Pregnancy 28-32 Weeks

Gestational Diabetes Screening

Gestational Diabetes is a common complication of pregnancy. This condition causes high levels glucose in the blood, due to hormone changes from the placenta. Your high blood level of glucose goes across to the fetus. Insulin, a hormone, converts glucose into energy. During pregnancy, the placenta limits the action of insulin resulting in Gestational Diabetes. Gestational Diabetes tends to go away after delivery; however, you have a 50% chance of developing the condition again with subsequent pregnancies. Our goal is to gain good sugar control before and during pregnancy, which can lower risks in pregnancy.

Risk Factors:

  • Overweight/obesity
  • Pregnancy over 35 years old
  • High blood pressure
  • High cholesterol
  • Family history of diabetes
  • Gestational Diabetes in previous pregnancy
  • Polycystic ovarian syndrome
  • History of cardiovascular disease
  • Native American, Asian, Hispanic, African American or Pacific Islander

Adverse Outcomes Resulting From High Sugar In Pregnancy:

  • Macrosomia (large baby): Too much sugar goes to the baby causing the baby to grow large
  • Preeclampsia: High blood pressure, edema (swelling from water retention) and protein in the urine
  • Hydramnios: Too much amniotic fluid in the sac surrounding the baby
  • Urinary Tract Infections
  • Respiratory Distress Syndrome: Condition that makes it difficult for the baby to breathe after birth
  • Stillbirth

Testing: 
Testing is performed between 24 to 28 weeks of pregnancy. Women with a history of Diabetes or Gestational Diabetes will be screened in the first trimester at 12 to 14 weeks of pregnancy.

  • A high sugar solution is ingested
  • Wait one hour after ingestion
  • Blood draw is done to check your blood sugar level
  • If the blood sugar level were too high (greater than 139), then a 3 hour Glucose Tolerance Test would be performed.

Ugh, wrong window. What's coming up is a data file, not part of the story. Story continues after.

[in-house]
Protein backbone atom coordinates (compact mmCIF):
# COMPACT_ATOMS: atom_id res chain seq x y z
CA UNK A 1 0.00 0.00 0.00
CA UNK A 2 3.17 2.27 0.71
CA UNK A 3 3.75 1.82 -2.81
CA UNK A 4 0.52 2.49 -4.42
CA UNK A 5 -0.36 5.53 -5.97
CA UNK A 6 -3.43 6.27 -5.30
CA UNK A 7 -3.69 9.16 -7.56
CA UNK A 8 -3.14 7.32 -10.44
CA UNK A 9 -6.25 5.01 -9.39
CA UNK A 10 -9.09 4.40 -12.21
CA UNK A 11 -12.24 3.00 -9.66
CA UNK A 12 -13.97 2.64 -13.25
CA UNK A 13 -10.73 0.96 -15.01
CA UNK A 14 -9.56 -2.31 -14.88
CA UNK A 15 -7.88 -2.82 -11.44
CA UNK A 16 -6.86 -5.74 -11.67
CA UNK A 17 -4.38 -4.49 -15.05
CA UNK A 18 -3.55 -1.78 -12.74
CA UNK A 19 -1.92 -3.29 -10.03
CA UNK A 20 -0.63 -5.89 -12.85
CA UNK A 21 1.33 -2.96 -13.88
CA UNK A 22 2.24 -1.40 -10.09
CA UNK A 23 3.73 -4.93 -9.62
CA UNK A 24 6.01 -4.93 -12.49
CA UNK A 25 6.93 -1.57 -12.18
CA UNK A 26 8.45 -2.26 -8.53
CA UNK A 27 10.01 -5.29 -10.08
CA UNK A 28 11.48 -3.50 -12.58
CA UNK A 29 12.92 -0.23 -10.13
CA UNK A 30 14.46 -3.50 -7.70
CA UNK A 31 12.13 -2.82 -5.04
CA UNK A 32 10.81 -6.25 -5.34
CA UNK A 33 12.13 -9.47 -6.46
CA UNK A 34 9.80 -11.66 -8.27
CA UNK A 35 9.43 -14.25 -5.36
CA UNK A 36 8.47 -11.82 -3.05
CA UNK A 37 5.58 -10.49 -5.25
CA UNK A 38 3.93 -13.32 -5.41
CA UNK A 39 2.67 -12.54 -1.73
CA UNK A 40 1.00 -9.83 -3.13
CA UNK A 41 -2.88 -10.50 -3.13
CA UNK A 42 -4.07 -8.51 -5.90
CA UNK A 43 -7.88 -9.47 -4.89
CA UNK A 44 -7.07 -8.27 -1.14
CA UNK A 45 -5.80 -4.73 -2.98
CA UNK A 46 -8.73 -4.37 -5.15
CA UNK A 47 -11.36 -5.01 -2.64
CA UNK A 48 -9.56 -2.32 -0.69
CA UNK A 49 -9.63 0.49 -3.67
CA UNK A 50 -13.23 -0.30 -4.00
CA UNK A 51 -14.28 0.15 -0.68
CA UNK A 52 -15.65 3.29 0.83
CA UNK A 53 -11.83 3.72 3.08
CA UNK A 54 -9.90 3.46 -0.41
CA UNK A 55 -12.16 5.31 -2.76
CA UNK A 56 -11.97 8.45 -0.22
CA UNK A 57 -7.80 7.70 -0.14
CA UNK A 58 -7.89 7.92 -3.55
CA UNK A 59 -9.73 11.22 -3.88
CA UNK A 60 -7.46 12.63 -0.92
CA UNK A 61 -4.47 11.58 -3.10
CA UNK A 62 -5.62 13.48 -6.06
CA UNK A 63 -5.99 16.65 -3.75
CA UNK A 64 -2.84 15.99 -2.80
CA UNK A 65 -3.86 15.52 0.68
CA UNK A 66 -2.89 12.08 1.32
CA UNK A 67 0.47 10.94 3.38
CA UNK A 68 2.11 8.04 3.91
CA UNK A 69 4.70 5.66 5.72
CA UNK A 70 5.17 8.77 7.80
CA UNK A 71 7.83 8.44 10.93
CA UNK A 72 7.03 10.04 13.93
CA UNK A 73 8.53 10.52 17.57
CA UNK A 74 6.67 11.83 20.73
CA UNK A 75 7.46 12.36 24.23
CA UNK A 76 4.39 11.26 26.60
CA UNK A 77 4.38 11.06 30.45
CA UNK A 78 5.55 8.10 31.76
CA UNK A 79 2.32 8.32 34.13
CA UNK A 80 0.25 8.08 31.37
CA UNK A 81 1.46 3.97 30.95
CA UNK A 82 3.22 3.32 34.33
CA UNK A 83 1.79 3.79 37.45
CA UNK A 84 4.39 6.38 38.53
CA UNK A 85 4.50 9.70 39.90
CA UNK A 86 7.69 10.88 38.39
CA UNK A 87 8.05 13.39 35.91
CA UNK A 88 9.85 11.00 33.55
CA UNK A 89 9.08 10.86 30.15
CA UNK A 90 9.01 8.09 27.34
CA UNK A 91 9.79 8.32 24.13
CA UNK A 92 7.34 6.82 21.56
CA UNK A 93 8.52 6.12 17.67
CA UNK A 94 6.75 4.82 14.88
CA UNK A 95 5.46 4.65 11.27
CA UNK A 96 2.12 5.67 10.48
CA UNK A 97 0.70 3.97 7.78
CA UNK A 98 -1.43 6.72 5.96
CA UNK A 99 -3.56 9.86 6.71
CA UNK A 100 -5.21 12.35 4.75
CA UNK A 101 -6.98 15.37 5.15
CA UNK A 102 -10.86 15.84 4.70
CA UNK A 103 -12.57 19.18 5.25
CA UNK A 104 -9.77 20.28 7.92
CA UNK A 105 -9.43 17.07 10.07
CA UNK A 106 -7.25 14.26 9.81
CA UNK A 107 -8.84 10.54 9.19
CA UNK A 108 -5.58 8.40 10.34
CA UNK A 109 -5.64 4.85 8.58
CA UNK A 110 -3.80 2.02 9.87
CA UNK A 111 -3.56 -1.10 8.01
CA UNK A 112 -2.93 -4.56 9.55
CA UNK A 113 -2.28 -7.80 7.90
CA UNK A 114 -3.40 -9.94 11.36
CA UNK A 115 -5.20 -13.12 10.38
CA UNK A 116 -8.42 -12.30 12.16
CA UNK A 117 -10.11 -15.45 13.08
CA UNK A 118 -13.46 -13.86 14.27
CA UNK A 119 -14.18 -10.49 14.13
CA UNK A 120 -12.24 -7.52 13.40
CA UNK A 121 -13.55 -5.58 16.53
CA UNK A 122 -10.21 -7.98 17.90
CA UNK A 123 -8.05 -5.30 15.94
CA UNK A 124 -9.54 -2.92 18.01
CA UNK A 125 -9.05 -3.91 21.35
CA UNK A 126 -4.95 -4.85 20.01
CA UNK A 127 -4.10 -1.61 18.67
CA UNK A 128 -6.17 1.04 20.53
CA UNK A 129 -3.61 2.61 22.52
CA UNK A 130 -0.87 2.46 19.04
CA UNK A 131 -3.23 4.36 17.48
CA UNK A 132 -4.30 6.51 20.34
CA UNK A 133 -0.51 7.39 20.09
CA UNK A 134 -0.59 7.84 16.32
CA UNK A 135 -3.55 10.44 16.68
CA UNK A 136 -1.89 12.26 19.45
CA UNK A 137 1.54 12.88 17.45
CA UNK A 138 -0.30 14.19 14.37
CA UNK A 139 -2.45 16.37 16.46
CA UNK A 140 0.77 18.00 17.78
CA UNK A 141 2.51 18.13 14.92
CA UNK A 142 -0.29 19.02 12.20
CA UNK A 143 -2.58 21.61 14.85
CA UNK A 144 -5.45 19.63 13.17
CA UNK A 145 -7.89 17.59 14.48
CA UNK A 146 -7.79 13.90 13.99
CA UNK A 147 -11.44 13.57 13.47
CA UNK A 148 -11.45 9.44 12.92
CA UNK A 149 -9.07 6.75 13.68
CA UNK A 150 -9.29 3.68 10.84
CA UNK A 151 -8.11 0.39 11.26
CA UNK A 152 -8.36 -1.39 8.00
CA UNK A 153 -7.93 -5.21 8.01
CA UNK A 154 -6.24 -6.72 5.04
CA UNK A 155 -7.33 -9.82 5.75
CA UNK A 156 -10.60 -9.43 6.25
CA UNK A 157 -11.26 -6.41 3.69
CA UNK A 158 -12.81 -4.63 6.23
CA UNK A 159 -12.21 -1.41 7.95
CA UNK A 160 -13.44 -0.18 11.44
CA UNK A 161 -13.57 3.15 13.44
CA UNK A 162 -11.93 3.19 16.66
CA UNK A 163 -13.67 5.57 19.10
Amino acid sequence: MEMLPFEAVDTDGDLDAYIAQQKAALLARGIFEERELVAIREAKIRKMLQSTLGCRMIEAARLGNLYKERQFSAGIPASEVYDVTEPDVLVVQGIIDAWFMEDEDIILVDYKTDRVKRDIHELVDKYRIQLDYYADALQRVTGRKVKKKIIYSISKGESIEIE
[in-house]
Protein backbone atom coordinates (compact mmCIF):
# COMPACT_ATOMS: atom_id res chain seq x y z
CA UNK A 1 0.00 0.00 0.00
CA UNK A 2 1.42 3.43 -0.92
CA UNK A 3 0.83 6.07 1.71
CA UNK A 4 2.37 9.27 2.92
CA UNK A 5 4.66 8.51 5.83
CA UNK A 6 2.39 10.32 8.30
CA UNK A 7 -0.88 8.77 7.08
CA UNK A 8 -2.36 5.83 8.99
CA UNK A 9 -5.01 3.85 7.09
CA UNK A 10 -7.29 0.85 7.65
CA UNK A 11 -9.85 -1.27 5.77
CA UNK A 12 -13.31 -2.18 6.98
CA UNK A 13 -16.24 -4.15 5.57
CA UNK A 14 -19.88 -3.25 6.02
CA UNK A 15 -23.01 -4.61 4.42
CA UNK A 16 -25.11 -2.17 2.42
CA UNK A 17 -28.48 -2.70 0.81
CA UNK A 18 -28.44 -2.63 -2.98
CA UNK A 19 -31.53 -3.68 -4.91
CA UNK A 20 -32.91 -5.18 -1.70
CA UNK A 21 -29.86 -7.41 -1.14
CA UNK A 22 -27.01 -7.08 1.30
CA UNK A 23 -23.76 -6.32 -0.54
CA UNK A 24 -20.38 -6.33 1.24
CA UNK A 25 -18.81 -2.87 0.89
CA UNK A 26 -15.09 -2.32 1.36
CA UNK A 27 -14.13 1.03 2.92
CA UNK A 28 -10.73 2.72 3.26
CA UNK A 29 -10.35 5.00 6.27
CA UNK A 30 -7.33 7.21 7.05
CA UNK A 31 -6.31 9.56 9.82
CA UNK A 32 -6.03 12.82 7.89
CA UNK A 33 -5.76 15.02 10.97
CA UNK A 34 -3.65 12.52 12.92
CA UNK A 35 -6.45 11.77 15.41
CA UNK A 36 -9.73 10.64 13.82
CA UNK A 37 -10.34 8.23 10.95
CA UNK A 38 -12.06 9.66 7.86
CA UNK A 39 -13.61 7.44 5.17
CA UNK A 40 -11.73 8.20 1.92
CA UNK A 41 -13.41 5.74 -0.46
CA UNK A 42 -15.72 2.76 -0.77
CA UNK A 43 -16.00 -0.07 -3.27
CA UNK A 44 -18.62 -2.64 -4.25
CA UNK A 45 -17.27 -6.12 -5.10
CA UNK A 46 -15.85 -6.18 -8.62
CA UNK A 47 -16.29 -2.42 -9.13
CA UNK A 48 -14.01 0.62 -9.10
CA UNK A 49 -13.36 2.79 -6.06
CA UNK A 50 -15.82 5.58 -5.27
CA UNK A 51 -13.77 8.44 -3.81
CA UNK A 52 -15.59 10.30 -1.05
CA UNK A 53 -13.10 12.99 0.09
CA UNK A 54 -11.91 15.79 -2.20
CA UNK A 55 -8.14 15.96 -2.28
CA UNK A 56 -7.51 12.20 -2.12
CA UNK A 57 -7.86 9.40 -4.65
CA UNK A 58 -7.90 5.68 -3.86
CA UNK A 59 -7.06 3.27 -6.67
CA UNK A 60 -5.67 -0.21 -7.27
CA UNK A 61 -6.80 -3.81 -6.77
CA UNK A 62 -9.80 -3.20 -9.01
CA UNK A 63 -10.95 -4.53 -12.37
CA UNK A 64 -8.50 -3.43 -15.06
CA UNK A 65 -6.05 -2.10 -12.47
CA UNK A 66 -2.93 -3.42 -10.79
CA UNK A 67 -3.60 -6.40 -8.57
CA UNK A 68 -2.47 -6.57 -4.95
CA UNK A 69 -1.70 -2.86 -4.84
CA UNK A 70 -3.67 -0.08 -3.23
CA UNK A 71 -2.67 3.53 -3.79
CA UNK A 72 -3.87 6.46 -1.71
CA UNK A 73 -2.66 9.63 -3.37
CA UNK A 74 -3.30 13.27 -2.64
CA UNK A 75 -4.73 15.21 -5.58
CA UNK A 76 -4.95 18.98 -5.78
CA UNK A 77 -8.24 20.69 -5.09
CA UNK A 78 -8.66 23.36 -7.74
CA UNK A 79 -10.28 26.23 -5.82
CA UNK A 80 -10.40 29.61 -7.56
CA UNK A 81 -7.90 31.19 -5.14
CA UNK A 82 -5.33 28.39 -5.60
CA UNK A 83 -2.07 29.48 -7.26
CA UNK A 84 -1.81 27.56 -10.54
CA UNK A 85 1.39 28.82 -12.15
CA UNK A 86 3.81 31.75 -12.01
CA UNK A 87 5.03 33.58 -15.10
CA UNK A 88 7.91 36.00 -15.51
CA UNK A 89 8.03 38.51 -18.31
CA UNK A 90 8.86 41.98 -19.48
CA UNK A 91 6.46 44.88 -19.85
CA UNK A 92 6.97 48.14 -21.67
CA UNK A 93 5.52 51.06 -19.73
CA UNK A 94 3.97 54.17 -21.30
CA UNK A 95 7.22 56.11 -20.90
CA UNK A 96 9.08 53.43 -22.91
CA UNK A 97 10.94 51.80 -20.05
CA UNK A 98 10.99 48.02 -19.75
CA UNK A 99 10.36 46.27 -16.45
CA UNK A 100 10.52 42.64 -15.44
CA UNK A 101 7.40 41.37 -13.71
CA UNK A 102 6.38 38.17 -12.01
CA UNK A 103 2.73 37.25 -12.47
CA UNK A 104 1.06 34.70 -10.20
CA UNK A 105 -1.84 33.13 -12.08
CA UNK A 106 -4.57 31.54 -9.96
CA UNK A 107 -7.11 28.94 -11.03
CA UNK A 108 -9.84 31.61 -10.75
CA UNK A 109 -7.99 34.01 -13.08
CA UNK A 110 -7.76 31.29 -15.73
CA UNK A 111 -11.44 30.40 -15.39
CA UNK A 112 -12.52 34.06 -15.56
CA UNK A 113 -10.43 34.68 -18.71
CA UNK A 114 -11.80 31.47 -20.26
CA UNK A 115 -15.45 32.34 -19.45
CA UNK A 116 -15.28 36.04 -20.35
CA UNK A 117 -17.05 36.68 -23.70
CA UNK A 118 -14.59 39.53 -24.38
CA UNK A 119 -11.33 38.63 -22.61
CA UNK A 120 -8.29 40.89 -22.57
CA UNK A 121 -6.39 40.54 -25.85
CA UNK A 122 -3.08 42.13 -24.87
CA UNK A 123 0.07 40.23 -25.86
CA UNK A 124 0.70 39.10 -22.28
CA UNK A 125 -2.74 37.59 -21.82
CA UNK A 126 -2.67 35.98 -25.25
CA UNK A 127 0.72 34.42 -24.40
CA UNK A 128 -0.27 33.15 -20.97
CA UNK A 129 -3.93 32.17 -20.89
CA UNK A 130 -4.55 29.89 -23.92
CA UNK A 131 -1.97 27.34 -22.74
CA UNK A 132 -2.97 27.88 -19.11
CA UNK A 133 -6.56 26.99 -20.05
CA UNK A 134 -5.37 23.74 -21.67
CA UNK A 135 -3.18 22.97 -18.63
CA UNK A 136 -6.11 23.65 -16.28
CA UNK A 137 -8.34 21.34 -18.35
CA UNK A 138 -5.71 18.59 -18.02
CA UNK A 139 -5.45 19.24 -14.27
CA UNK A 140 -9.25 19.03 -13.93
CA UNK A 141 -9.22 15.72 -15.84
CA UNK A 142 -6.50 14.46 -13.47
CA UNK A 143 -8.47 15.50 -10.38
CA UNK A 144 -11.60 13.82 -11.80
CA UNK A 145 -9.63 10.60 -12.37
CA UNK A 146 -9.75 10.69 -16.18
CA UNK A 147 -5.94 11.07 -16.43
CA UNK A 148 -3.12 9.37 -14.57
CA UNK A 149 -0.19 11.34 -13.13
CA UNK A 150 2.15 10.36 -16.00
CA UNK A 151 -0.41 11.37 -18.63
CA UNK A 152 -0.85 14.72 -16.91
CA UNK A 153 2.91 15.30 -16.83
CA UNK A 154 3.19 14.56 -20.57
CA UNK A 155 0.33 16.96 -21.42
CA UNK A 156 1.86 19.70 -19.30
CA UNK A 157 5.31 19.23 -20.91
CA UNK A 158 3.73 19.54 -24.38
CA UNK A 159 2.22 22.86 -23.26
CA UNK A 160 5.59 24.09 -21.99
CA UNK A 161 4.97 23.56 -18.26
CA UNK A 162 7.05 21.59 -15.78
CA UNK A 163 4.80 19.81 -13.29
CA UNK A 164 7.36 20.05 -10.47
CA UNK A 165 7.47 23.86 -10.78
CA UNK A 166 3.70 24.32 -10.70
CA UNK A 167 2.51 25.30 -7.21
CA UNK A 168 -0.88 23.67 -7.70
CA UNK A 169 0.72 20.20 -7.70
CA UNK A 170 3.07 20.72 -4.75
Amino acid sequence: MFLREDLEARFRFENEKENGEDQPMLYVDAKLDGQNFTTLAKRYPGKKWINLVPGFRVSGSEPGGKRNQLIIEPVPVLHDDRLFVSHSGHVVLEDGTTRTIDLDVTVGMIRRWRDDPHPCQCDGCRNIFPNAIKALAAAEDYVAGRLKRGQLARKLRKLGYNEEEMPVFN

Treatment:

  • Endocrinology consultation
  • Perinatology consultation
  • Controlled balanced diet – Once again, you will see our Nutritionist
  • Exercise program
  • Frequent monitoring of your blood sugar levels with a glucose meter
  • Insulin, if your blood sugar cannot be controlled with diet and exercise

Monitoring During Pregnancy:Ultrasound

  • Electronic Fetal Monitoring
  • Biophysical Profile
  • Fetal Movement Counts

INSTRUCTIONS FOR ONE HOUR GLUCOSE SCREENING

  • Eat normally up to one hour before the testing (no need to fast)
  • You will ingest a bottle of 50g dextrose drink (provide by our office)
  • The drink must be ingested within 5 minutes
  • The time is noted when drink is finished
  • Blood is drawn exactly one hour from that time

 

PLEASE BRING SOMETHING WITH YOU TO EAT AFTER YOUR BLOOD IS DRAWN

Fetal Movement Counts

Fetal movement counts, also known as Kick Counts, is an at home test to help keep track of the baby’s movements. This assessment helps to monitor the baby’s activity pattern from 26 weeks of pregnancy until delivery. Keep in mind that every baby will have its normal wake and sleep pattern. A baby may sleep 20 to 40 minutes per cycle. This test should be done when the baby is most active throughout the day.

​How To Count Fetal Movement:

  • ​Within approximately 15 to 20 minutes after eating or drinking something, get into a comfortable resting position. If lying down, remain on your left side.
  • Make note of the counting start time
  • Count all movements (kicks, twists, flutters, swishes, hiccups, etc.)
  • When you have reached 10 movements, note the time again; most babies move 10 times within the hour.
  • Perform this assessment twice a day, unless otherwise specified by your physician

​Notes:

  • ​Fetal activity is increased at night and approximately 30 minutes after eating
  • If you do not count 10 movements in an hour, drink and/or eat something sweet. If there is still decreased movement, contact your physician to evaluate you and the baby.

 

If you have any questions, please call a WomanCare office that you visit. Or visit our contact page to leave us a message.
If you have a life-threatening emergency, please call 911 immediately.

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